I have also worked with a research project, financed by Birgit och Gad Rausings Stiftelse för Vetenskaplig forskning, about the Cushitic language Somali, - its use and position in Djibouti, Ethiopia and in Kenya, i.e. countries bordering Somalia and where Somali is spoken. By investigating the relationship between languages which are allowed and de facto are used in different functions in society, power structures are revealed. Which language that are given status by being appointed as official languages or medium of instruction and thus known by the elite in a society has implications on both democracy and socio-economic development.

Teaching

I have earlier been responsible for the net-based course AF1100, Language and Society in Africa and lectured within the new Internationella språkprogrammet. Earlier, I have even taught the net courses SO1101, Somali Society and Culture and SO1201, Language and Society. Together with Harbi Abdillahi Amir I have developed contract education about Somali culture (courses and lectures). For several years I also taught part of the course Afrikastudier at Global studies, University of Gothenburg.
 

Latest publications

Language transmission and use in a bilingual setting in rural Tanzania. Findings from an in-depth study of Ngoni.
Tove Rosendal
Endangered Languages and Languages in Danger. Issues of documentation, policy and language rights / eds. Luna Filipovic, Martin Putz, Amsterdam, John Benjamins Publishing Company, Chapter in book 2016
Chapter in book

National languages, English and social cohesion in East Africa.
Karsten Legère, Tove Rosendal
Hywel Coleman (ed.) Language and Social Cohesion in the Developing World, Colombo, Sri Lanka, British Council/Deutsche Gesellschaft für Internationale Zusammenarbeit (GIZ) GmbH, Chapter in book 2015
Chapter in book

Is the Tanzanian Ngoni language threatened? A survey of lexical borrowing from Swahili
Tove Rosendal, Gastor Mapunda
Journal of Multilingual and Multicultural Development, Journal article 2014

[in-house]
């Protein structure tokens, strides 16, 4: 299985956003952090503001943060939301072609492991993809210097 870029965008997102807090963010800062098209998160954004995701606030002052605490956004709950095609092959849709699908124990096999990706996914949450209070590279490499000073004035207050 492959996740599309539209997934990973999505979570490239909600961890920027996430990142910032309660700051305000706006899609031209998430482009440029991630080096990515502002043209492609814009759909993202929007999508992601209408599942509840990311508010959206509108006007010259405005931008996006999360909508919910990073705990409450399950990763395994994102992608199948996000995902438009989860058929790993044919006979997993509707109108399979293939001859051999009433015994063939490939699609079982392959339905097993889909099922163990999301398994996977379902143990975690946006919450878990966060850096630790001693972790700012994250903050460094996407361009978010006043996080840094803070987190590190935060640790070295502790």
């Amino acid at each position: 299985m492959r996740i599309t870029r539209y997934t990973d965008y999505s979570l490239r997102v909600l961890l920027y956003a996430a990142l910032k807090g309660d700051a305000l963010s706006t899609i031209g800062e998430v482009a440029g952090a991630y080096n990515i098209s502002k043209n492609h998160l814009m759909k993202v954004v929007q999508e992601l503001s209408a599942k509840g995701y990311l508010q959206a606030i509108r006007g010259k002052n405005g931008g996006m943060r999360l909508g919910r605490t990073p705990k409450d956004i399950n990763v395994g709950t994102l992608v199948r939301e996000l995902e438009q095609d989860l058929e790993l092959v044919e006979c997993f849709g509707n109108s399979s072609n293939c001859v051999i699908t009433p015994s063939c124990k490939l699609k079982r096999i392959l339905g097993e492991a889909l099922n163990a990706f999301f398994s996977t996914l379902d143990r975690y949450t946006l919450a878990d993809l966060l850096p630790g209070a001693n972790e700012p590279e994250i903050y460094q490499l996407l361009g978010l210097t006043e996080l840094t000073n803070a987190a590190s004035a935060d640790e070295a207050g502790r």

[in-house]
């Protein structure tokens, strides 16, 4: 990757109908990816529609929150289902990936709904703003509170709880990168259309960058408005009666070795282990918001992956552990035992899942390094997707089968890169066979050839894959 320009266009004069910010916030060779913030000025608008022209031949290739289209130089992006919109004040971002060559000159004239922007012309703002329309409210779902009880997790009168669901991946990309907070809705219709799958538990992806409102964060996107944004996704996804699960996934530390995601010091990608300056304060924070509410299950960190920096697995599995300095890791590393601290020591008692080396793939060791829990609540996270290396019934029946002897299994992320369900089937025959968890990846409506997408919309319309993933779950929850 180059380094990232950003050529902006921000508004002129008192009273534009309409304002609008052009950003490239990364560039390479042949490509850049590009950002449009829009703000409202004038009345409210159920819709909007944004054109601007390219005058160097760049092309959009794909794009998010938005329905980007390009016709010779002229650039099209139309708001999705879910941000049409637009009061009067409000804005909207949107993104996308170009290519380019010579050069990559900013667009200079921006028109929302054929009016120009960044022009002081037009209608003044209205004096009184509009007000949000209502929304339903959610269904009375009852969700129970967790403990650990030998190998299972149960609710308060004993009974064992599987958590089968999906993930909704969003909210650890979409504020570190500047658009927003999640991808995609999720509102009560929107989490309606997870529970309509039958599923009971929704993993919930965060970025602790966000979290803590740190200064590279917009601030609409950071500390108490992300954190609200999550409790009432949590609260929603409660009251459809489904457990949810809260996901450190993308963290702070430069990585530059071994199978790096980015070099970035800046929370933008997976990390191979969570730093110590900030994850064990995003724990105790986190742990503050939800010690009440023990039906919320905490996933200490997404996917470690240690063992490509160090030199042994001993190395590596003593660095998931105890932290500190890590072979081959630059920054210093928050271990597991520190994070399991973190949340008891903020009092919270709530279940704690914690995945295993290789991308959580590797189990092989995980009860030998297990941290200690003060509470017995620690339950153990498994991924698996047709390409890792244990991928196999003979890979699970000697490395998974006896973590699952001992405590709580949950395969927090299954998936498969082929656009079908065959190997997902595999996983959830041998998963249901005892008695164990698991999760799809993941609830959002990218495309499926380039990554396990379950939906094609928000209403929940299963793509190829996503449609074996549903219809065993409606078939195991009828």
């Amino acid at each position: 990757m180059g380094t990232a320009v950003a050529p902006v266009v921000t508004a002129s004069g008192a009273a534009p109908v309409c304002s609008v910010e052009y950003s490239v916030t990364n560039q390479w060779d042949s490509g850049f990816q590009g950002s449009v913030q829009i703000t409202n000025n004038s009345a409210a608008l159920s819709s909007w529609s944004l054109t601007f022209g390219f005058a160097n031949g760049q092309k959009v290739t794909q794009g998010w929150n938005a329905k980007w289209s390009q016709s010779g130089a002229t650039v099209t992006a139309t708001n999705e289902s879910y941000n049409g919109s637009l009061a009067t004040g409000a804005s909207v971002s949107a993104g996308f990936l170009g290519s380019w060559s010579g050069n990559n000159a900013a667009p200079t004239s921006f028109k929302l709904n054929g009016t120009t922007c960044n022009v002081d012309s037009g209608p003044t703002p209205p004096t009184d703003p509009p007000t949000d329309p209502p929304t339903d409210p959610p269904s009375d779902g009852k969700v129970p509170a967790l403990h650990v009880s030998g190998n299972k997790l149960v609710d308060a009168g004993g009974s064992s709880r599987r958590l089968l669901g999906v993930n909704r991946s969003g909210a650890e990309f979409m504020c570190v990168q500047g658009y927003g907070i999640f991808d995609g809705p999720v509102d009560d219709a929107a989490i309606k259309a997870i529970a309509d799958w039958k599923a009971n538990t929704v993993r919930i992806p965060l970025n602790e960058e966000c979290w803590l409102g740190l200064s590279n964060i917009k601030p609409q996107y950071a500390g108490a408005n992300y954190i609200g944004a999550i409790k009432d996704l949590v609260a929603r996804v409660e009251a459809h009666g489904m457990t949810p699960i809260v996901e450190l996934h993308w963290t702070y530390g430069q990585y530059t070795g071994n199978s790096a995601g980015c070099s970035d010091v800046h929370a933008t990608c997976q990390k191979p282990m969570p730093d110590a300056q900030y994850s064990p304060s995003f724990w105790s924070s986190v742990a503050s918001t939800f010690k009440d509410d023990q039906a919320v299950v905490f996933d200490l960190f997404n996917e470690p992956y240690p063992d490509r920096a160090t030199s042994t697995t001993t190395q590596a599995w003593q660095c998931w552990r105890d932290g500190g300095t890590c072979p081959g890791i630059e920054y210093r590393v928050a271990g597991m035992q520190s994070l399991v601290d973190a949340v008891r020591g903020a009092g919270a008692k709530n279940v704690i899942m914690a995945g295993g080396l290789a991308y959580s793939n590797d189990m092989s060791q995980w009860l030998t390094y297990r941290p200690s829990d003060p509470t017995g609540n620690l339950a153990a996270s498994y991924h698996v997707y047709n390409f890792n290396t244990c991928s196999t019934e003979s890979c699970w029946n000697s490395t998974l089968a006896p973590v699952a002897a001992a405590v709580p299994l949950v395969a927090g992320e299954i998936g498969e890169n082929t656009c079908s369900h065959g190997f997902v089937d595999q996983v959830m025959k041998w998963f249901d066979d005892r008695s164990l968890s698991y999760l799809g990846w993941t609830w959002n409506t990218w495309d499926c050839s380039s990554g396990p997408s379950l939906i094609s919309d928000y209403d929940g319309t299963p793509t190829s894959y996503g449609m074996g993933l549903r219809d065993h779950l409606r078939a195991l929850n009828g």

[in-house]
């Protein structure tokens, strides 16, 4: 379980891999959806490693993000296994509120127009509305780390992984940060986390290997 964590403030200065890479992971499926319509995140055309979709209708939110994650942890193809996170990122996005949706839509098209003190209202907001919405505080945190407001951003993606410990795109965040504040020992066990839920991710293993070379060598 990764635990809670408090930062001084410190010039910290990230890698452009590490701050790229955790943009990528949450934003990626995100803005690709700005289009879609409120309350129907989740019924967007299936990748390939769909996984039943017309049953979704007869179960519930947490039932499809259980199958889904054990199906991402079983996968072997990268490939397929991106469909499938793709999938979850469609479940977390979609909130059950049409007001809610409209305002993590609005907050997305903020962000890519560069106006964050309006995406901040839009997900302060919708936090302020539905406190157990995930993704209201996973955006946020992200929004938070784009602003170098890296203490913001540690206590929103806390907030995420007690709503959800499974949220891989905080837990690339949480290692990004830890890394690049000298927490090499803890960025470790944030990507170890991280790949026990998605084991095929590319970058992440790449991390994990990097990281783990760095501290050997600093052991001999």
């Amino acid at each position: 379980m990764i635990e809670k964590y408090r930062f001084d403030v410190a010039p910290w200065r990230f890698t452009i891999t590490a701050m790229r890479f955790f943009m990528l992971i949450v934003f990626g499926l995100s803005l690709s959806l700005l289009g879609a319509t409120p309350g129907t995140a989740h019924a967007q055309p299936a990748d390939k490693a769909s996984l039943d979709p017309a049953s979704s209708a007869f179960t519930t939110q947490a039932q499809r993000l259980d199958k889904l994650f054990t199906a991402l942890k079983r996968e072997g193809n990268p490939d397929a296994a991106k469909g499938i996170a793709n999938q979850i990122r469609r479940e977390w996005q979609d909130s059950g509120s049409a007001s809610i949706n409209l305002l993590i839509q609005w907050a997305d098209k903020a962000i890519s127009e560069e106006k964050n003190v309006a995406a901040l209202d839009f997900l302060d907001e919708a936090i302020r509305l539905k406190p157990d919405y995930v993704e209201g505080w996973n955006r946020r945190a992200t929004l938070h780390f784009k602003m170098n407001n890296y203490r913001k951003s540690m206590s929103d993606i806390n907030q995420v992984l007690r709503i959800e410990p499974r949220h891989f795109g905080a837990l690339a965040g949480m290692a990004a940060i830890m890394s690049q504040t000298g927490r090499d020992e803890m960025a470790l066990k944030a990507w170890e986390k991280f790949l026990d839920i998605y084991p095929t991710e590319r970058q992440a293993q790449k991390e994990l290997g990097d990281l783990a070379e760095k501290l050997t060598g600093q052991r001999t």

Journal article

Linguistic markets in Rwanda: Language use in advertisements and on signs
Tove Rosendal
Journal of Multilingual and Multicultural Development, Journal article 2009
Journal article

Showing 1 - 10 of 13

2017

2016

Language transmission and use in a bilingual setting in rural Tanzania. Findings from an in-depth study of Ngoni.
Tove Rosendal
Endangered Languages and Languages in Danger. Issues of documentation, policy and language rights / eds. Luna Filipovic, Martin Putz, Amsterdam, John Benjamins Publishing Company, Chapter in book 2016
Chapter in book

2015

National languages, English and social cohesion in East Africa.
Karsten Legère, Tove Rosendal
Hywel Coleman (ed.) Language and Social Cohesion in the Developing World, Colombo, Sri Lanka, British Council/Deutsche Gesellschaft für Internationale Zusammenarbeit (GIZ) GmbH, Chapter in book 2015
Chapter in book

2014

Is the Tanzanian Ngoni language threatened? A survey of lexical borrowing from Swahili
Tove Rosendal, Gastor Mapunda
Journal of Multilingual and Multicultural Development, Journal article 2014
Journal article

2011

2010

2009

Linguistic markets in Rwanda: Language use in advertisements and on signs
Tove Rosendal
Journal of Multilingual and Multicultural Development, Journal article 2009
Journal article

Showing 1 - 10 of 13

Page Manager: Annika Andersson|Last update: 1/18/2017